This short video shows how easy it is to make your very first hyperlapse, requiring nothing more than a camera and Adobe After Effects. Of course, you could use dollies, gimbals, tripods, monopods, and more, but this method is incredibly simple and effective and produces very quick results.
Professional time-lapse and hyperlapse photographer Matthew Vandeputte has more than a few years of experience of creating professional-quality content for clients, and here he shares an easy way to get started should you want to dip your toe and figure out if this is something that you should add to your portfolio. Hyperlapse, what Vandeputte calls a "time-lapse on steroids," makes for distinctive, dynamic content that, while time-consuming, can be very satisfying to produce.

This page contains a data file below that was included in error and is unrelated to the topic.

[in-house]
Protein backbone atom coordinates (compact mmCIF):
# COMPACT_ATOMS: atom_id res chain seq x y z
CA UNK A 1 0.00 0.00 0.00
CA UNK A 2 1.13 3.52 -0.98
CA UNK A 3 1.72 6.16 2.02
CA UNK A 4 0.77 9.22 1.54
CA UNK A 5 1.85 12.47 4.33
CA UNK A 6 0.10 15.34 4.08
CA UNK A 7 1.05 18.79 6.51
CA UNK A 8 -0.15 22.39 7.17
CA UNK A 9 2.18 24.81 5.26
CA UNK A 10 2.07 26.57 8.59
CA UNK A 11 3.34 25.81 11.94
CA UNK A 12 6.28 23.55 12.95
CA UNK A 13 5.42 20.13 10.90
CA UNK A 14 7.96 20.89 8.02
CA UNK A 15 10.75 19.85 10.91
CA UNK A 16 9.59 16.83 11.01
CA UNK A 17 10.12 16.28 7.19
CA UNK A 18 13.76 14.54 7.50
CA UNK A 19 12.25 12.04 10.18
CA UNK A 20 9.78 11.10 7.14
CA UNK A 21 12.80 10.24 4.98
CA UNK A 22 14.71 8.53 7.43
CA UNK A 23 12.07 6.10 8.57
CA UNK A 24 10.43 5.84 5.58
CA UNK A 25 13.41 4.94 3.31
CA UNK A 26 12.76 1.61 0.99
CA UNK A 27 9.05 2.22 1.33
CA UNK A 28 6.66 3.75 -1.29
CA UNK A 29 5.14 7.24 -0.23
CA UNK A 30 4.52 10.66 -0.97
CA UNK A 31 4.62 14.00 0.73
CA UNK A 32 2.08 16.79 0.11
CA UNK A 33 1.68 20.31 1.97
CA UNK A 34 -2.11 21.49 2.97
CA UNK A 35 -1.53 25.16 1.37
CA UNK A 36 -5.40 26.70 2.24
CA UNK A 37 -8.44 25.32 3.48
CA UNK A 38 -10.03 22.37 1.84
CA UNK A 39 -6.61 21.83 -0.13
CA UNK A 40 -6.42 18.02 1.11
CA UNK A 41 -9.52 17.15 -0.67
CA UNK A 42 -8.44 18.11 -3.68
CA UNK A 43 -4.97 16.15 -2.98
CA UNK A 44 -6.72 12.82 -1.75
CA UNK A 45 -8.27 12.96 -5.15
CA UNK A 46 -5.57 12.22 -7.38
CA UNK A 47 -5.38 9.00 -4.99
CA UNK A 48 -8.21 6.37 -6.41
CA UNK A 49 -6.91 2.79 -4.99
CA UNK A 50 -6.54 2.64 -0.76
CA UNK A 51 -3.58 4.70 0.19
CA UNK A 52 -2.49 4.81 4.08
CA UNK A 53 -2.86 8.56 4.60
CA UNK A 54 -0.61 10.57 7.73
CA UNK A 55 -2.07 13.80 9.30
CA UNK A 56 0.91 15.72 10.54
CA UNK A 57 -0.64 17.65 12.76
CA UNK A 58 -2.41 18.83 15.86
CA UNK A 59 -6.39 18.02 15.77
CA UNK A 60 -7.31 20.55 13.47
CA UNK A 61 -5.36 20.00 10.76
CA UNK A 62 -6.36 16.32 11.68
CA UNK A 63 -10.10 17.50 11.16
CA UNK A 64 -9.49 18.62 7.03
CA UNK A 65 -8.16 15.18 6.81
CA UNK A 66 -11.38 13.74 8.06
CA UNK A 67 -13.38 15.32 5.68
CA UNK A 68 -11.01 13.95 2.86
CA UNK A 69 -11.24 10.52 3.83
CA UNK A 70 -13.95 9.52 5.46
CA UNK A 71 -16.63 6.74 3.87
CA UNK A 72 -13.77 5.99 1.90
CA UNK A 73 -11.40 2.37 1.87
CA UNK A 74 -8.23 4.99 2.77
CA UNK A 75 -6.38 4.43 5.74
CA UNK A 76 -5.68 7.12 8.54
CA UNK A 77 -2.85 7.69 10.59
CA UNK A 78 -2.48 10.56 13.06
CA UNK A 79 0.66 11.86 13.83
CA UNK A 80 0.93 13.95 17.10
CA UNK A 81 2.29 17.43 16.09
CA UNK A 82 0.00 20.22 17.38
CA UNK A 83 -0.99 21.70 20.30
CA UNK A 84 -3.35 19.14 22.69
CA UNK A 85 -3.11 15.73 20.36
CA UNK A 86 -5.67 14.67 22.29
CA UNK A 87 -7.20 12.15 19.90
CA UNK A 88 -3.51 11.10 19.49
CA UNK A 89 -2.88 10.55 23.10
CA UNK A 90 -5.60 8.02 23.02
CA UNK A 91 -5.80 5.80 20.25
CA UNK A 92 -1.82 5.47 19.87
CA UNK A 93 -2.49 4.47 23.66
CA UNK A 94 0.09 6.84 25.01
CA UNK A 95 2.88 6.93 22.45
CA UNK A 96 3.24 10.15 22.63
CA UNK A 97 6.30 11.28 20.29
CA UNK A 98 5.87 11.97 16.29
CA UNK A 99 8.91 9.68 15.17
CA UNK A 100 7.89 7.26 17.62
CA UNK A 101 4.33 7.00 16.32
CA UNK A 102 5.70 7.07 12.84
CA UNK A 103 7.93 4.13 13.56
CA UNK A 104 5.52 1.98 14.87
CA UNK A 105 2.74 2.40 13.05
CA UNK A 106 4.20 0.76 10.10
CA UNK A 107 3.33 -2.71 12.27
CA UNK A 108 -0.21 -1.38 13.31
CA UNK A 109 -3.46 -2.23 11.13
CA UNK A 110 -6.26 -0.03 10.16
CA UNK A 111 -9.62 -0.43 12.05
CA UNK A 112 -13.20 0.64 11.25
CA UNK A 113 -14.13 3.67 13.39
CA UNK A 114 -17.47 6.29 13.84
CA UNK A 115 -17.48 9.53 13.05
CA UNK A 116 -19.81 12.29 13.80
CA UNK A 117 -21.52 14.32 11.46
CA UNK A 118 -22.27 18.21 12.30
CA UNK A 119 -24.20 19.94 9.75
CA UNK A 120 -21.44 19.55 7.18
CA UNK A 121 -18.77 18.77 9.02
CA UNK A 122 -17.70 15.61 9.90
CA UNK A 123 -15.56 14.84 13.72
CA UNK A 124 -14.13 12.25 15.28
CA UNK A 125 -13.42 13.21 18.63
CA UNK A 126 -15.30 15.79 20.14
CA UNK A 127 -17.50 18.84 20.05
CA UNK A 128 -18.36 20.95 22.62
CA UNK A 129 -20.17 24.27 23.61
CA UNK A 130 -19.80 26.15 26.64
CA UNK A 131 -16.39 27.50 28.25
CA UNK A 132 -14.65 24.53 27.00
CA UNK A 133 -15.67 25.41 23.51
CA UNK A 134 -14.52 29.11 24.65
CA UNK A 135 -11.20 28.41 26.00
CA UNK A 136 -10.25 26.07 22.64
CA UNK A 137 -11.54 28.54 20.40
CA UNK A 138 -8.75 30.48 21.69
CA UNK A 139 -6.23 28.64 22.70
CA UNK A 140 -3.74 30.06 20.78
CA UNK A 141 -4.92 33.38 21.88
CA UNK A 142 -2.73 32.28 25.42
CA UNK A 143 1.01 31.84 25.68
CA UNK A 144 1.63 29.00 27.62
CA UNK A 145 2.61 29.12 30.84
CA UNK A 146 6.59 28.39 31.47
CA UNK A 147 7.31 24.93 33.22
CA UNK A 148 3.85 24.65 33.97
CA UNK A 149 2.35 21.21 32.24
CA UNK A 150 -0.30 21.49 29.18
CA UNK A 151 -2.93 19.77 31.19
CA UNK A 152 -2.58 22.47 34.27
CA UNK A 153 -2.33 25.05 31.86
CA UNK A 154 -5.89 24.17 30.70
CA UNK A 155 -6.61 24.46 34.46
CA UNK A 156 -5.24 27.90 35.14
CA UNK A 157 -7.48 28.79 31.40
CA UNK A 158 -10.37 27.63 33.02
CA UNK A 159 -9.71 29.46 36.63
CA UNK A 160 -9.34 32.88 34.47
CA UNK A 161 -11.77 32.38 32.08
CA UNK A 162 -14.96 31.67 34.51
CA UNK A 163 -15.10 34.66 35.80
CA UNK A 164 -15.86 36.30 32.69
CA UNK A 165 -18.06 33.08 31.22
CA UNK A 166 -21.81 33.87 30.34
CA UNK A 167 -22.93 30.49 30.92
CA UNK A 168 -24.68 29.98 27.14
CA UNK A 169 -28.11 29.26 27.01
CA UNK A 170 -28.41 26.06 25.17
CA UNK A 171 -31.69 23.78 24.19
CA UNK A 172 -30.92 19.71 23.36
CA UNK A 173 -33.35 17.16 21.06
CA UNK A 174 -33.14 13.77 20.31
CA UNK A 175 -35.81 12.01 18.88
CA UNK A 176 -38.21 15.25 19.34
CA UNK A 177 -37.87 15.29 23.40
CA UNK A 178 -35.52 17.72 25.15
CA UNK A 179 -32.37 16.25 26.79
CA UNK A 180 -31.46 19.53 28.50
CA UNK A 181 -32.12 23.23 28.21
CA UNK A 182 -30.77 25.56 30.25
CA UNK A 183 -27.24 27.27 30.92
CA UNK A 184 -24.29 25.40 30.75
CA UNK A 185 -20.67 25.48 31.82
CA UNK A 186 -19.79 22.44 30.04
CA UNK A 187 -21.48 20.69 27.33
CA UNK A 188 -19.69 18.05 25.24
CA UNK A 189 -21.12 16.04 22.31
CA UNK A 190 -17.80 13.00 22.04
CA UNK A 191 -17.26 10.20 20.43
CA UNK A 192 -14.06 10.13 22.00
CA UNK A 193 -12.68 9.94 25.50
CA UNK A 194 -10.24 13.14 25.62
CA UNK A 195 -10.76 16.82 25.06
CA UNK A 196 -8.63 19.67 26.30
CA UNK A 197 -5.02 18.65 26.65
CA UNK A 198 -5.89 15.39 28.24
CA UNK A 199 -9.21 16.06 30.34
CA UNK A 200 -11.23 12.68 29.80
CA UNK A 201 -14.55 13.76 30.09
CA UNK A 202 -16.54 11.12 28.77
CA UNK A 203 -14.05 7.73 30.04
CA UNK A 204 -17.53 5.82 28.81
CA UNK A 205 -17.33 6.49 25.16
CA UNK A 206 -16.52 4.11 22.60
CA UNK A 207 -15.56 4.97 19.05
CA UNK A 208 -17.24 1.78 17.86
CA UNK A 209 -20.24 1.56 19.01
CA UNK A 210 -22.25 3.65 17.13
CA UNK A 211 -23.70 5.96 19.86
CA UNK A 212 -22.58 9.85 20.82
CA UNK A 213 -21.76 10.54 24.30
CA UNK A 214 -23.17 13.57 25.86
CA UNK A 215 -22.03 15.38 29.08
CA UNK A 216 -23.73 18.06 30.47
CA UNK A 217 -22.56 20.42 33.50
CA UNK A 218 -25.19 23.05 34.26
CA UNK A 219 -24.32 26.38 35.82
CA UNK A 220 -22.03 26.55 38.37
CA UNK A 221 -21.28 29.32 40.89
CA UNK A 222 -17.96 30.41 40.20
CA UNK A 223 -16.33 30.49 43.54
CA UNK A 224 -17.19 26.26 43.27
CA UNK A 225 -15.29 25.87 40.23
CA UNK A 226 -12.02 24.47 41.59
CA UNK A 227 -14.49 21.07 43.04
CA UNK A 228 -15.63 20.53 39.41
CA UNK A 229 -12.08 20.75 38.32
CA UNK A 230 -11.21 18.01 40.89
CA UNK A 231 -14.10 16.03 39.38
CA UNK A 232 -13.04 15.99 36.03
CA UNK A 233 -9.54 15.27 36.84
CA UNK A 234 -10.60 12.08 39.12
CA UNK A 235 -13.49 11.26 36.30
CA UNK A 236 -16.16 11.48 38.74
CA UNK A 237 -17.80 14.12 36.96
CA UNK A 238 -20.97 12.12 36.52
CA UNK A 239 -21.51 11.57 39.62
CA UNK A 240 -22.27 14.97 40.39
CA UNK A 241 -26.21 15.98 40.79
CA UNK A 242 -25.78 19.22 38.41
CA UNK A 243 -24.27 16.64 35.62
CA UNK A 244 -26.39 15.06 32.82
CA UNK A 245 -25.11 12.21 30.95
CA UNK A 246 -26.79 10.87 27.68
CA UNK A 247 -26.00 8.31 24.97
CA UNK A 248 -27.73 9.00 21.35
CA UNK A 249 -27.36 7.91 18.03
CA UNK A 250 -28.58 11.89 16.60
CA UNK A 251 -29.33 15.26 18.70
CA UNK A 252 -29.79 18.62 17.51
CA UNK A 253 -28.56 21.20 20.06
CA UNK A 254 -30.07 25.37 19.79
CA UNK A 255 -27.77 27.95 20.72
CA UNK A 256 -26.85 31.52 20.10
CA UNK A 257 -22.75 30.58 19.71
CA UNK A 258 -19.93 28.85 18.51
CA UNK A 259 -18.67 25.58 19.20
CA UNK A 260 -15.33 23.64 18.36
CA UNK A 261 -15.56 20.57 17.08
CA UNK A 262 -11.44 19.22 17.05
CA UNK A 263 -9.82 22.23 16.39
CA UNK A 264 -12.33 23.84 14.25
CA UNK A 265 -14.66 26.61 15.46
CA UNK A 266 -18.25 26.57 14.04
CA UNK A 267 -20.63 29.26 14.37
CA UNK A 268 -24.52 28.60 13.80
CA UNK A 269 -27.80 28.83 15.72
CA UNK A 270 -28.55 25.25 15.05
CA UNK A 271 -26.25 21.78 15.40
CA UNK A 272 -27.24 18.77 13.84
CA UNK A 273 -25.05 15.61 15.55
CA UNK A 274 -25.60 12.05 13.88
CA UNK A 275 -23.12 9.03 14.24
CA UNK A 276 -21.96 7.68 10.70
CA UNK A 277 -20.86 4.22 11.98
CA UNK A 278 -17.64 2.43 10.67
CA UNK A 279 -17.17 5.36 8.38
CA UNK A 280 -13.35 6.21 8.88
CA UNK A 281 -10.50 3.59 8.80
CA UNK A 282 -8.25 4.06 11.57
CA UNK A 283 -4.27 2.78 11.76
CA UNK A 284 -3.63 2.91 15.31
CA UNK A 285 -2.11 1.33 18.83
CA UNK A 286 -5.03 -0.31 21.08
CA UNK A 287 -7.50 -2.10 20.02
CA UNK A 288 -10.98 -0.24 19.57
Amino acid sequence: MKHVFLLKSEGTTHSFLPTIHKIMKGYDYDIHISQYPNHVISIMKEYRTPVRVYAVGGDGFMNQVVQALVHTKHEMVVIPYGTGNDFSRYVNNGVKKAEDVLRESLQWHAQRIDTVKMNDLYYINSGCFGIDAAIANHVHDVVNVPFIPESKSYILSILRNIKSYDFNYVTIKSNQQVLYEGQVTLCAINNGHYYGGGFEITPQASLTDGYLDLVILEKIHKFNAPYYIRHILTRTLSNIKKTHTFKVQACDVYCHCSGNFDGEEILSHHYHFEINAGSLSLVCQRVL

As it also features the all-important warp stabilizer, Adobe Premiere Pro will create the same results as After Effects, but the latter offers greater control for further editing and other stabilization methods. If a single blast of the warp stabilizer doesn't do the job, be sure to nest the sequence before running it again. Unfortunately, Final Cut users might not have the same, quick results. Let us know in the comments how you get on.
Once you've grasped the basics, you can then start refining the technique and perhaps throwing in additional equipment, such as adding a gimbal and a 10-stop ND filter to allow half-second exposures that allow you to incorporate motion blur into your hyperlapse — as demonstrated in another of Vandeputte's tutorials.
If you're in need of further inspiration, check out our favorite hyperlapse and time-lapse videos.
Cover photo by Pixabay via Pexels.